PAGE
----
Performs a horizontal lookup by searching for a value in the top row of the table and returning the value in the same column based on the index_number. Looks up a supplied value in the first row of a table, and returns the corresponding value from another row.
The Microsoft Excel HLOOKUP function performs a horizontal lookup by searching for a value in the top row of the table and returning the value in the same column based on the index_number.
The simplest form to understand the HLOOKUP function:
=HLOOKUP(Value you want to look up, range where you want to lookup the value, the row number in the range containing the return value, Exact Match or Approximate Match – indicated as 0/FALSE or 1/TRUE).
HLOOKUP( value, table, index_number, [approximate_match] )
Parameters or Arguments
The HLOOKUP function has the following arguments:
- value The value to search for in the first row of the table.
- table Two or more rows of data that is sorted in ascending order.
- index_number The row number in table from which the matching value must be returned. The first row is 1.
- approximate_match [optional] Enter FALSE to find an exact match. Enter TRUE to find an approximate match. If this parameter is omitted, TRUE is the default.
- If you specify FALSE for the approximate_match parameter and no exact match is found, then the HLOOKUP function will return #N/A.
- If you specify TRUE for the approximate_match parameter and no exact match is found, then the next smaller value is returned.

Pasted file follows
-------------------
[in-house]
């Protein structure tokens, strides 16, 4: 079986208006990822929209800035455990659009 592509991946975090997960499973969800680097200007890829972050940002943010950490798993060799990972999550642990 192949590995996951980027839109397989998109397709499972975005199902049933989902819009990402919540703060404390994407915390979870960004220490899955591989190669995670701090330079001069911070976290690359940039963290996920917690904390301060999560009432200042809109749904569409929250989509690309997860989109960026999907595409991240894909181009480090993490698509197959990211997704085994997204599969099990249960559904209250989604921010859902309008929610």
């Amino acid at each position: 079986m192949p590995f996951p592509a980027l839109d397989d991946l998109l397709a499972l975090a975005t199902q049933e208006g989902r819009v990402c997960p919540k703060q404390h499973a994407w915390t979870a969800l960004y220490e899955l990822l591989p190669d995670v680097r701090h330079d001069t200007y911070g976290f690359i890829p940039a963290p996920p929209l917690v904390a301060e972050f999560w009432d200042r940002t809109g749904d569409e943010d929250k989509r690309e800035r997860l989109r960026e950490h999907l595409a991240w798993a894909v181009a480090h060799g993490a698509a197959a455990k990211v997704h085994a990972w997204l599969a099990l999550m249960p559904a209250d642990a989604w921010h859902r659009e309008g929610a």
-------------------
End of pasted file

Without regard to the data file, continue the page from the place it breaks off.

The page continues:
- If index_number is less than 1, the HLOOKUP function will return #VALUE!.
- If index_number is greater than the number of row in table, the HLOOKUP function will return #REF!.
VLOOKUP is designed to retrieve data in a table organized into vertical rows, where each row represents a new record. The "V" in VLOOKUP stands for vertical:
VLOOKUP retrieves data based on column number
When you use VLOOKUP, imagine that every column in the table is numbered, starting from the left. To get a value from a particular column, simply supply the appropriate number as the "column index":
=VLOOKUP( P4, J4 : M9, 2, FALSE ) // First
=VLOOKUP( P4, J4 : M9, 3, FALSE ) // Last
=VLOOKUP( P4, J4 : M9, 4, FALSE ) // Department
VLOOKUP has two matching modes, exact and approximate
VLOOKUP has two modes of matching: exact and approximate, which are controlled by the 4th argument, called "range_lookup". Set range_lookup to FALSE to force exact matching, and TRUE for approximate matching.
Important: range_lookup defaults to TRUE, so VLOOKUP will use approximate matching by default:
=VLOOKUP(value, table, column) // default, approximate match
=VLOOKUP(value, table, column, TRUE) // approximate match
=VLOOKUP(value, table, column, FALSE) // exact match
Example 1: Exact match
In most cases, you'll probably want to use VLOOKUP in exact match mode. This makes sense when you have a unique key to use as a lookup value, for example, the movie title in this data:
The formula in P5 to lookup first name based on an exact match of ID is:
=VLOOKUP(P4,J4:M9,2,FALSE) // FALSE = exact match
Example 2: Approximate match
You'll want to use approximate mode in cases when you're looking for the best match, not an exact match. A classic example is finding the right commission rate based on a monthly sales number. In this case, you want VLOOKUP to get you the best match for a given lookup value. In the example below, the formula in D5 performs an approximate match to retrieve the correct commission.
The formula in P5 to lookup first name based on an approximate match of ID is:
=VLOOKUP(P4,J4:M9,2,TRUE) // TRUE = approximate match
Note: your data must be sorted in ascending order by lookup value when you use approximate match mode with VLOOKUP.